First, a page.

This Pesach journal is dedicated in memory of my mother, Deborah Simons A”H, who passed away this year. She was a dedicated teacher, sparking the love of Judaism in hundreds of area schoolchildren. Pesach was her favorite holiday, she often said, and she looked forward to Pesach evenings. As an educator, she saw the Seder a bit differently than the rest of us. To her, the Seder was a masterclass in how Jewish education should work — not by driving factoids into minds, but by inspiring children to learn. And it has worked so well that it continues to intrigue children of all ages, as it has done for millennia.
The Seder is not a dry and rote history lecture. The Torah consciously specified a more lively setting:
And you shall tell to your son on that day, “It is because of what the L-rd did for me when I went free from Egypt” (Shemot 13:8).
Let’s focus on two lessons from this verse. First, the mitzvah of recounting the Exodus was to be done as a discussion — a retelling — to one’s children. Second, it is to be done on the same evening when we have laid before us the matzot, the bitter herbs of marror, and the other things we now associate with the Seder table. As the Rambam (Maimonides) notes:
According to a biblical positive command, we must tell on the night preceding the fifteenth day of Nisan all about the miracles and wonders that were performed for our forefathers in Egypt. As it is stated (Shemot 13:3), “Remember this day that you went out of Egypt”; just as it is stated (Shemot 20:8), “Remember the day of the Shabbat.” And from where [do we know] that [the remembering] is on the night of the fifteenth? [Hence,] we learn to say (Shemot 13:8), “And you shall recount to your son on that day, saying, ‘Because of this’“ – at the time that there is matzah and bitter herbs (being ‘this’) laying in front of you (Mishneh Torah, Laws of Chametz and Matzah 7:1).
As my mother would often explain, both of these elements – that the Hagaddah must be an immersive dialogue, and that it must be done with physical representations of the Exodus in front of us, suggest several lessons for effective Jewish education.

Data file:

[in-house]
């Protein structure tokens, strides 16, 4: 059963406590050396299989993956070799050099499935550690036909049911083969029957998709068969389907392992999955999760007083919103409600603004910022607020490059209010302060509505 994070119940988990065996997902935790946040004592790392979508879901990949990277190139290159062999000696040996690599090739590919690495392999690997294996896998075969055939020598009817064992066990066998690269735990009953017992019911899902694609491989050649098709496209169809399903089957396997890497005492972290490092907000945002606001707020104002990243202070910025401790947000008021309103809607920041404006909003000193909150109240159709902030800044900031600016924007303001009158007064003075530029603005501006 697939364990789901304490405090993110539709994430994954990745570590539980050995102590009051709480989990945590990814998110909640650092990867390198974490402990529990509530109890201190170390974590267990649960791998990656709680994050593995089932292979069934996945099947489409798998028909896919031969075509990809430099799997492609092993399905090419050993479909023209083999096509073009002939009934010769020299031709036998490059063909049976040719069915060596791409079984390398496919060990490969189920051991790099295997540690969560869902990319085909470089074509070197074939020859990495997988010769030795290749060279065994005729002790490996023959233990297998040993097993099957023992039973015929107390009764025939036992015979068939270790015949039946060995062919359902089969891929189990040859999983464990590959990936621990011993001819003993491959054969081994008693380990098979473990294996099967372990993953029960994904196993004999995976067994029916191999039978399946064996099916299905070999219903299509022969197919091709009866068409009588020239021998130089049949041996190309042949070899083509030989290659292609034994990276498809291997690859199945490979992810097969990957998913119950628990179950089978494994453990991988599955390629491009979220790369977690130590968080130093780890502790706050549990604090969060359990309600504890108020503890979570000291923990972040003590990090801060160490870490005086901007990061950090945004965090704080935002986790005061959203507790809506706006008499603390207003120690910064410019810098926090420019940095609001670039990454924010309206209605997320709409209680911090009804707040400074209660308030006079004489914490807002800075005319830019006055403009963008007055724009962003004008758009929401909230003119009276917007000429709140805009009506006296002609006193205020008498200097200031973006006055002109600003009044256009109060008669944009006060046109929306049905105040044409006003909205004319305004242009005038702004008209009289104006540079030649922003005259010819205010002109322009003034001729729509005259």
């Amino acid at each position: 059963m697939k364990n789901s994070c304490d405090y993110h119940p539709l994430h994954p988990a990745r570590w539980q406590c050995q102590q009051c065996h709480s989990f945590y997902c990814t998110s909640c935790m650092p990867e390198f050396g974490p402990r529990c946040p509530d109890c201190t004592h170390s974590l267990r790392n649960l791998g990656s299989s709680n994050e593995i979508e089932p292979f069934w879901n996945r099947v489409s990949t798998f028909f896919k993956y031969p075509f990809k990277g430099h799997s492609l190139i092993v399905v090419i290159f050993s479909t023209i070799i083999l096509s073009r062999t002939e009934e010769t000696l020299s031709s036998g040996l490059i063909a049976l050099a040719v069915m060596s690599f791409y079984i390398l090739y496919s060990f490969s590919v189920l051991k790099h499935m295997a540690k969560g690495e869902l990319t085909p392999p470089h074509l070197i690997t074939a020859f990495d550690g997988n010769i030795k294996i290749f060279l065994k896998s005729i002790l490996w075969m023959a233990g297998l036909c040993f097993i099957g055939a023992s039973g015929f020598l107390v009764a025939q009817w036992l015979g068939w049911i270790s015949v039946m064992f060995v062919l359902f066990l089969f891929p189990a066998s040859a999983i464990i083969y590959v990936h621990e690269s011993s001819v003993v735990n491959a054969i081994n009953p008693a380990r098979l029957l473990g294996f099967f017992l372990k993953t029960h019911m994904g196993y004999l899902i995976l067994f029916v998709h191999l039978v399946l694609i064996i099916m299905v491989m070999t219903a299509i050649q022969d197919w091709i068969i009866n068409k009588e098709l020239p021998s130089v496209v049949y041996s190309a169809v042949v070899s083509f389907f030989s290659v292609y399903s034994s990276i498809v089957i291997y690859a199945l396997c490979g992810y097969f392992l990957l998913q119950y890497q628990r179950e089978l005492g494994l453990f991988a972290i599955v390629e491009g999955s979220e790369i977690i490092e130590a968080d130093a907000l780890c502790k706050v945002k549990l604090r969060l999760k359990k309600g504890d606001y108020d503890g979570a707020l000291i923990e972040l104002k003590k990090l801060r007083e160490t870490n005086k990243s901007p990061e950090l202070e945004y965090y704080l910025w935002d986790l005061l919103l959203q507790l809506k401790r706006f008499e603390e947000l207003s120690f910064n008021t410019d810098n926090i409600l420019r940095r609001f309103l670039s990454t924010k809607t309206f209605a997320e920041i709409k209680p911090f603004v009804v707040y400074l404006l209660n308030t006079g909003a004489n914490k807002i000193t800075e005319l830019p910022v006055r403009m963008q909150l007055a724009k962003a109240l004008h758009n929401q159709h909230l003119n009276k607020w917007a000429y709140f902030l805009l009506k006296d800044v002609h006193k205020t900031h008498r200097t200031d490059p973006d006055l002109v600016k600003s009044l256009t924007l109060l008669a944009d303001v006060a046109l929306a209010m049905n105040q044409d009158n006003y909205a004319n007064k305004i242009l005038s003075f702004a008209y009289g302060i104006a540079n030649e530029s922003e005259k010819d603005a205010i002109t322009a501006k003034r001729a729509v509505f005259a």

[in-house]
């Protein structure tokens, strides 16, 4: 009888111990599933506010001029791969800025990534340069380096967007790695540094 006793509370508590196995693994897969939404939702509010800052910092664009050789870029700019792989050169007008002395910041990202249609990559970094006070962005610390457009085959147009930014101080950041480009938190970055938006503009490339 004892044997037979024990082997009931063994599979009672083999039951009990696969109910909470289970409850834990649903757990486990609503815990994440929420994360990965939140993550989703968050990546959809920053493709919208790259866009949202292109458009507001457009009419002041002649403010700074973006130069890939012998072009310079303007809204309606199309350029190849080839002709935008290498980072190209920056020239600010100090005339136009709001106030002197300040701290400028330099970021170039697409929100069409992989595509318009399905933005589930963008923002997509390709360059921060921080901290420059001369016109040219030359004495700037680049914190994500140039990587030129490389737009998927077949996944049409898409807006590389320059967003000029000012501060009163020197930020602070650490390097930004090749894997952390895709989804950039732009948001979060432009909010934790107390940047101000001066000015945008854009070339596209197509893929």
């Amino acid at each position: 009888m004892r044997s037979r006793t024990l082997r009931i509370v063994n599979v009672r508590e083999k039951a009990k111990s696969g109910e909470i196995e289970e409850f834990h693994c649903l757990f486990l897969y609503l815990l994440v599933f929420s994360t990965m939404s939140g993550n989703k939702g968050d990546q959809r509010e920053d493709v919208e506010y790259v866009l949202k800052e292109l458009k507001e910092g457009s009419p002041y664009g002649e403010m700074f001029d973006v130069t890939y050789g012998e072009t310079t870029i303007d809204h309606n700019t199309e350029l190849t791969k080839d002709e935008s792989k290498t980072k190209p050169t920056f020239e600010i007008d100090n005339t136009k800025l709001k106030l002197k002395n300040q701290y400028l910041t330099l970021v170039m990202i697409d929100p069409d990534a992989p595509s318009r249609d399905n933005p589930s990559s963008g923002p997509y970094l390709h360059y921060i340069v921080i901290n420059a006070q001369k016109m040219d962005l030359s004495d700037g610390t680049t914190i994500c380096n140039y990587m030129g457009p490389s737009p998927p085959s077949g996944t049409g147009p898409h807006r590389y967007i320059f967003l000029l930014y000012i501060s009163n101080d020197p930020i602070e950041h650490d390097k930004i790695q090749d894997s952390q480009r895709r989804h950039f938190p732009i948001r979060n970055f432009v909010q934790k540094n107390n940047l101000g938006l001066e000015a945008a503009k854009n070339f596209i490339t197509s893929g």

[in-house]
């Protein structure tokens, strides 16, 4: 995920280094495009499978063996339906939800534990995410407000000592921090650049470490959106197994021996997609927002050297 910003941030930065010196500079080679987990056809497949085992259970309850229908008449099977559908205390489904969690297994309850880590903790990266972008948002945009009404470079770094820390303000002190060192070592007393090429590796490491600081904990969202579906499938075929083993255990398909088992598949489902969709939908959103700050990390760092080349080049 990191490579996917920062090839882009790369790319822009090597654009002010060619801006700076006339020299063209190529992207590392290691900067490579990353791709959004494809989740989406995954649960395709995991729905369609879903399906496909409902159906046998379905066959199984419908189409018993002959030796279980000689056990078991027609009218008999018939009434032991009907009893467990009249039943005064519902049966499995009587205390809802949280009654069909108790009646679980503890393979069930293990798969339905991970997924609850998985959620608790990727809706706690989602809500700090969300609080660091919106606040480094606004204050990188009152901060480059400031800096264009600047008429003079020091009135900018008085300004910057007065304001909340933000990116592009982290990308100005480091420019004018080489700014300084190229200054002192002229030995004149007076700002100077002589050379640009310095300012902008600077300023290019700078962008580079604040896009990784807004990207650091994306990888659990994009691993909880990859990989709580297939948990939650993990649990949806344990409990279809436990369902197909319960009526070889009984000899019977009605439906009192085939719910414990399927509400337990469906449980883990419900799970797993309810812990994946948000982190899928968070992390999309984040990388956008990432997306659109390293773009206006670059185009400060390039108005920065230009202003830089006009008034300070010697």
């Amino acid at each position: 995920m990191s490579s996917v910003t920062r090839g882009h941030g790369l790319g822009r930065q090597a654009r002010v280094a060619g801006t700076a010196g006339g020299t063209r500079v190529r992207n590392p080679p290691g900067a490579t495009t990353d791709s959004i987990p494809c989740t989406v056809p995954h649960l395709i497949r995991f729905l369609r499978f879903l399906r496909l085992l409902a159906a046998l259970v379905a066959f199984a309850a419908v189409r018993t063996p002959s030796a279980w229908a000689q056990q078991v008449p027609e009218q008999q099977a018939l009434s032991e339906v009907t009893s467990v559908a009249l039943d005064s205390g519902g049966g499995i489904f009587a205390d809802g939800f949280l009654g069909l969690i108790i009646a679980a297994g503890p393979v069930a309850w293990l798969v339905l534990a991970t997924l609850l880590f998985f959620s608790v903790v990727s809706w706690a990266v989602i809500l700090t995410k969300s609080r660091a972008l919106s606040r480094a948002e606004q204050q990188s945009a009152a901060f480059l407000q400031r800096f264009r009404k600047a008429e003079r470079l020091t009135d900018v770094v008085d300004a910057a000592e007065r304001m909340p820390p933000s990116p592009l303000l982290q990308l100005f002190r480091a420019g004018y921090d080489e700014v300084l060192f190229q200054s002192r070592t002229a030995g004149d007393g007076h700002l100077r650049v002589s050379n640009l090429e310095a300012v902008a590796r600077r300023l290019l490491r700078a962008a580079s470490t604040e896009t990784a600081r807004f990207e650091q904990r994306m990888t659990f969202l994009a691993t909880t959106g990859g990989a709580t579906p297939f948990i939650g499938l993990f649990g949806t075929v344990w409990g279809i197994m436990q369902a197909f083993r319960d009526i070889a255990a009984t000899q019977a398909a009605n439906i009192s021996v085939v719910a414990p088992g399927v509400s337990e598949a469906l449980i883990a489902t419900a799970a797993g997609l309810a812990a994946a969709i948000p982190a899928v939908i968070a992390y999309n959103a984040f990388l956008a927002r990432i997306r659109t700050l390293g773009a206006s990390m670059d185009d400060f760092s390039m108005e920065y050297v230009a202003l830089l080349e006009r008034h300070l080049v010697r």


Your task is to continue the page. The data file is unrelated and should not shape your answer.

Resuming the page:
Making the Past Come Alive
The Haggadah cannot be simply relating a story of what happened to a bunch of other people a long time ago. We must experience for ourselves the hardship of the slavery. This is summed up by the Haggadah’s statement that “In each and every generation, a person is obligated to see himself as if he left Egypt.” This is a key element of Jewish education — the days of old must come alive. Thus, the Seder is incomplete unless one uses imagination to see oneself standing in the slave pits of Egypt, with the heat of the desert sun on one’s head and the crack of the whip on one’s back. Only then can one understand the pain, misery and despair our ancestors felt. Only then can one fully appreciate the relief and joy that accompanied being freed of that torment. Only then can one burst into song and praise to Hashem for His deliverance.
But in directing that we experience the Exodus personally, the Rabbis of old were teaching a broader lesson, too: all of the Torah is for our time. In the Shema, we recite the verse (Devarim 6:6) that the Torah is commanded to us “today.” We must, every day, try to invest that sort of immediacy in our own lives and in what we teach our children.
How does one engage one’s children so that they invest themselves in the story? Again, the Seder provides a timeless method for gaining interest: demonstrative aids — things that engage the senses, whether by sight, by touch, or by taste. Perhaps this is why the mitzvah of retelling the Exodus can only be done when the matzah and bitter herbs are in front of us. What the Torah may be revealing is that good education must provide a “hands-on” experience. And so, for this night, we do things differently: the matzah and marror, the karpas (the green vegetable), leaning to one side at key points of the service. We cover and uncover the matzahs. We lift (or point to) various items on the seder plate. We have wine, yet we spill some.
According to the Rambam, one can and should go further and introduce additional changes:
On the first night of Pesach, one should introduce some change at the table, so that the children who will notice it may ask, saying: “Why is this night different from all other nights?” And he in turn will reply: “This is what happened.” In what manner, for example, should he introduce a change? He may distribute parched grain or nuts to the children; remove the table from its usual place; snatch the unleavened bread from hand to hand, and so on.
(Mishneh Torah, Laws of Chametz and Matzah 7:3.)